The deployment will assist with any ongoing evacuations, particularly in isolated communities; offer support to evacuation centres, and assist in the recovery effort in fire-hit towns, including cutting containment lines into bushland around live fire grounds.

That sounds like pre-deployment in order to be able to meet requests for Defence Aid to the Civil Community (or DACC).  As noted elsewhere, the defence force does provide assistance to the states (see Paying for Commonwealth assistance (January 4, 2020) and The Australian Defence Force – Defence Aid to the Civil Community (DACC) and Defence Force Aid to the Civil Authorities (DFACA) (October 21, 2013)) but that assistance does depend on a request.  The reservists having been called to full time duty mean there is a significant resource that may be called upon, but it does not expand the Commonwealth’s authority.

For the Commonwealth to deploy the ADF reserves into states to act without a request from the affected state it would have to argue that the response was necessary to protect a Commonwealth interest.  I have argued elsewhere that these disasters do not yet constitute a national emergency that would justify unilateral Commonwealth action (see What is a ‘national emergency’? (December 25, 2019)).

An alternative is that the Commonwealth could just start doing things – eg arrange to drive a bus into a town and offer to take out anyone who wants to go, without reference to the states or the incident management team. In effect the Commonwealth might put itself in the position of a spontaneous volunteer trying to meet a need as it perceives it; with all the complexity that spontaneous volunteers’ cause emergency managers.

Perhaps the Commonwealth will seek to ‘actively [lead] elements of the bushfire response’ by virtue of Catch-22.  In the famous book by Joseph Heller (Catch 22 (Vintage Books, London, 2011), p. 467) Catch-22 is described by a woman recounting an act of violence by soldiers:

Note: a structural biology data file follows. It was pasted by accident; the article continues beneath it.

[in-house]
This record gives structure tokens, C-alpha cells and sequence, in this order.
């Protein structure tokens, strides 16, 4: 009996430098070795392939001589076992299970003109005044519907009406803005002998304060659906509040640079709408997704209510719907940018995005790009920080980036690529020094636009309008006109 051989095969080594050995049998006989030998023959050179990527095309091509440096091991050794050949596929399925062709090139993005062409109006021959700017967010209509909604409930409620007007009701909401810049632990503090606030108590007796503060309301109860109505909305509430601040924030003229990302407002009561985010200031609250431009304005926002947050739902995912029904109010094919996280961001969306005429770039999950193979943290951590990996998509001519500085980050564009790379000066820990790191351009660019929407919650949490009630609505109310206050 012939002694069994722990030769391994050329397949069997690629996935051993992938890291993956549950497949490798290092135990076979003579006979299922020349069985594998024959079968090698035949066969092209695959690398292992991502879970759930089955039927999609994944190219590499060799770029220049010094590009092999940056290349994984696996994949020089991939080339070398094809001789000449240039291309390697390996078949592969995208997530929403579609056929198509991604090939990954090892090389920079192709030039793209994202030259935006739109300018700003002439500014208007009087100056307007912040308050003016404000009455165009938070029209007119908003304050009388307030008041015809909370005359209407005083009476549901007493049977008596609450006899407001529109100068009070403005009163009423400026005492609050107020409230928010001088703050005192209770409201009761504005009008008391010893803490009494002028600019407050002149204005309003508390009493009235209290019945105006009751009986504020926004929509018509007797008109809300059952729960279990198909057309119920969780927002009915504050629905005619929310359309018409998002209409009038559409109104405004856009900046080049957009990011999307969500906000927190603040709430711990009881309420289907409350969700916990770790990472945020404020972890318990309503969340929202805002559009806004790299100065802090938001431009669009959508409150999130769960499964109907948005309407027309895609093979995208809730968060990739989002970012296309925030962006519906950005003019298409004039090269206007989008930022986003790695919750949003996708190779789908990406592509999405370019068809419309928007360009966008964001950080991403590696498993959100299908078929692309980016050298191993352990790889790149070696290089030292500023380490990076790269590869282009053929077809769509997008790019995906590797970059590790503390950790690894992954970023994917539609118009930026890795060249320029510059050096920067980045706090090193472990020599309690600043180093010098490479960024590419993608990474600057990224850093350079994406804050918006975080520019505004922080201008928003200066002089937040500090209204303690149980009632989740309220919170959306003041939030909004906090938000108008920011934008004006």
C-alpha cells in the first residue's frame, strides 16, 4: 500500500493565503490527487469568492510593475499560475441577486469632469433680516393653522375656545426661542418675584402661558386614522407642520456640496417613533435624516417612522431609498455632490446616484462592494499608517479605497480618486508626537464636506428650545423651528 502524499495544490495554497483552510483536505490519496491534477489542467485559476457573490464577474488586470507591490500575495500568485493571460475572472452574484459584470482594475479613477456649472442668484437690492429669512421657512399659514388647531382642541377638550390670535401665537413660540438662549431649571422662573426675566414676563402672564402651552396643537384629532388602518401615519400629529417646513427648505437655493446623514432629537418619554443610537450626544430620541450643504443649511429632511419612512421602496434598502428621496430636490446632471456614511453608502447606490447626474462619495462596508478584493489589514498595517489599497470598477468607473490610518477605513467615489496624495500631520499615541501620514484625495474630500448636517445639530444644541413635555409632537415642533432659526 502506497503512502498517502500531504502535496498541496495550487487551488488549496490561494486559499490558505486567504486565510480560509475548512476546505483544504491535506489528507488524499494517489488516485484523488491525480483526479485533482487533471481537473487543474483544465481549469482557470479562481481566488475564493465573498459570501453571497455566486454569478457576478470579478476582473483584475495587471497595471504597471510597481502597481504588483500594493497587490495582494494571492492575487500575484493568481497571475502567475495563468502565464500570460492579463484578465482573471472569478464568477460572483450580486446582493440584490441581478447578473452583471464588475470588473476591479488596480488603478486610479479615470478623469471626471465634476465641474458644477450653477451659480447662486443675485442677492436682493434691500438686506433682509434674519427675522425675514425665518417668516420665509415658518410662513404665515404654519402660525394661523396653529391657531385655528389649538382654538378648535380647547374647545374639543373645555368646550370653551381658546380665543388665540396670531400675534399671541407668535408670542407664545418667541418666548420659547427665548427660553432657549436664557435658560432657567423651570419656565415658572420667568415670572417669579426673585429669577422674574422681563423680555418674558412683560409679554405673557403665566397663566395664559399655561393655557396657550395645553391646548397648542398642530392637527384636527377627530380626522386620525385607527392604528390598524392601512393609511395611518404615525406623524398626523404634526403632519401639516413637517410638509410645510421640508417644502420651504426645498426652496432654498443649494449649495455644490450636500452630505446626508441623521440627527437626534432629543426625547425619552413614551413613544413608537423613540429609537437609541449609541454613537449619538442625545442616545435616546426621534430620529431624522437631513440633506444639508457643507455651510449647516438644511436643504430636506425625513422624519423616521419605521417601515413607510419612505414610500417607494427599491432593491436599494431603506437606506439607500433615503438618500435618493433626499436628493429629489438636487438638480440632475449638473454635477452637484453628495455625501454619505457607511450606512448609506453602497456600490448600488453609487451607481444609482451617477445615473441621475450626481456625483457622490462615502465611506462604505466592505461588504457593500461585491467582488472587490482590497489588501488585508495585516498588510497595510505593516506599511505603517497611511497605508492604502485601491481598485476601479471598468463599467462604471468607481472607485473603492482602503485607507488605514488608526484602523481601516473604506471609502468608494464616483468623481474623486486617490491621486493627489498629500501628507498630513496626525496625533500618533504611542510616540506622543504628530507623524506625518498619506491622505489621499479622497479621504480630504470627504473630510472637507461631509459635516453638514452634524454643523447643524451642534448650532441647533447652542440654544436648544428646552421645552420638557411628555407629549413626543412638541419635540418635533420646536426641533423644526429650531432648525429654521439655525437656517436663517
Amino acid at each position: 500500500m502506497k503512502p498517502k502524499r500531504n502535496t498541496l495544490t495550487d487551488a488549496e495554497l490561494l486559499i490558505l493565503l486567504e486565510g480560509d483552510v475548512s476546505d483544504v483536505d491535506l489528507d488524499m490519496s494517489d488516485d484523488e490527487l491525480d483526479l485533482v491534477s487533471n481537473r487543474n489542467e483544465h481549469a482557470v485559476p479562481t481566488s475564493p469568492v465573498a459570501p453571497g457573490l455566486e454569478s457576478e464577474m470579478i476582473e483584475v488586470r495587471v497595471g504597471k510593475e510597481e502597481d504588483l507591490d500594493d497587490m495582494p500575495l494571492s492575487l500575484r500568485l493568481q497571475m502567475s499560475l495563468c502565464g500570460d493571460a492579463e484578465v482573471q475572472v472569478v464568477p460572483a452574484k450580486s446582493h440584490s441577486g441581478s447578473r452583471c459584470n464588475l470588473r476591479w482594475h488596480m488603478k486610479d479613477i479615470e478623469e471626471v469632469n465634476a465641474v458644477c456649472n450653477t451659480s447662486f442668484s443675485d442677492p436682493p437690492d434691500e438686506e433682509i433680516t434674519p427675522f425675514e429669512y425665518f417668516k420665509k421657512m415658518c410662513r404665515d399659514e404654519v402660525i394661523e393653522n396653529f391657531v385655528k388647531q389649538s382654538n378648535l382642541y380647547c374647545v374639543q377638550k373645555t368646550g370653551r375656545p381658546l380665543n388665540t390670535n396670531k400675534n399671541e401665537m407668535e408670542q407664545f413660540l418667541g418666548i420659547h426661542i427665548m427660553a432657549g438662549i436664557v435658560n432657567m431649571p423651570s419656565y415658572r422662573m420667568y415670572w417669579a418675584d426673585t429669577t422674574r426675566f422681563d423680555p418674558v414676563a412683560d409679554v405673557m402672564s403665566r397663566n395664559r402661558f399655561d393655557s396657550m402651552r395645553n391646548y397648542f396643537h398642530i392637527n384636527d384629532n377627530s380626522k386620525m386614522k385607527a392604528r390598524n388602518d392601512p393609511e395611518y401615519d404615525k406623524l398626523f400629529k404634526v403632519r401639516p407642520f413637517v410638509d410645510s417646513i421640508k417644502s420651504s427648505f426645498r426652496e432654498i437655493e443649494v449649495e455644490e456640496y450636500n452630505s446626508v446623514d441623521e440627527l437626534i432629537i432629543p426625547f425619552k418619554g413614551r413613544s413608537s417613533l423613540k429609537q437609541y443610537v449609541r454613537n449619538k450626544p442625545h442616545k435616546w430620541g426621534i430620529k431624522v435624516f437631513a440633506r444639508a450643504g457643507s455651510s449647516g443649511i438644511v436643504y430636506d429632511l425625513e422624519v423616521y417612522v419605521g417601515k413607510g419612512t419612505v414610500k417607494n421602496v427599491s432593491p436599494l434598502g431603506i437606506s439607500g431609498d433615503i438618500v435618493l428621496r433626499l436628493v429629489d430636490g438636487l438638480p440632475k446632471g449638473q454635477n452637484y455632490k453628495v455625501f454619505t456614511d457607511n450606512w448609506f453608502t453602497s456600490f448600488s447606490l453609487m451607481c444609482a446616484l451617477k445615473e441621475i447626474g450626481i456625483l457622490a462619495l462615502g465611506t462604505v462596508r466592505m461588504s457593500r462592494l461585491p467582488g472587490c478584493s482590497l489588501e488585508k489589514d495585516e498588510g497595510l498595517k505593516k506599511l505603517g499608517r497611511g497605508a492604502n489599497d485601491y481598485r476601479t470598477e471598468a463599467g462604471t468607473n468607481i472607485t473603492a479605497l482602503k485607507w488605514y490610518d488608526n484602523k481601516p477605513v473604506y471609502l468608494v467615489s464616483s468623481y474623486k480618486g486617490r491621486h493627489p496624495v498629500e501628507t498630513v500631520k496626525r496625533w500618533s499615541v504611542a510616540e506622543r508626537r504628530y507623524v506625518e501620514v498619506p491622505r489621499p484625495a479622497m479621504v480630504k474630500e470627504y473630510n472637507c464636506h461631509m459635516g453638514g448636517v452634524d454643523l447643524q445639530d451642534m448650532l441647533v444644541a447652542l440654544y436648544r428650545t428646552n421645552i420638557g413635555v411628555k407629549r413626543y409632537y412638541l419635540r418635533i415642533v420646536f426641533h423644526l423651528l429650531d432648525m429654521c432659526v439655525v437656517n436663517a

… ‘Catch-22 says they have a right to do anything we can’t stop them from doing.’

What the hell are you talking about?’ Yossarian shouted at her in bewildered, furious protest. ‘How did you know it was Catch-22? Who the hell told you it was Catch-22?’

‘The soldiers with the hard white hats and clubs. The girls were crying. “Did we do anything wrong?” they said. The men said no and pushed them away out the door with the ends of their clubs. “Then why are you chasing us out?” the girls said. “Catch 22,” the men said. All they kept saying was “Catch-22, Catch-22.” What does it mean, Catch 22? What is Catch-22?’

‘Didn’t they show it to you?’ Yossarian demanded, stamping about in anger and distress. ‘Didn’t you even make them read it?’

‘They don’t have to show us Catch-22,’ the old woman answered. ‘The law says they don’t have to.’

‘What law says they don’t have to?’


If the Commonwealth behaves as if it has power to be ‘actively leading elements of the bushfire response’, and others comply, then it has a defacto power.  And if the Commonwealth purports to act and no-one stops them, then they have the power to act – Catch-22.  (Noting that acquiescence or consent does not create a legal power or establish a precedent for the future, the Constitution cannot be changed by consent).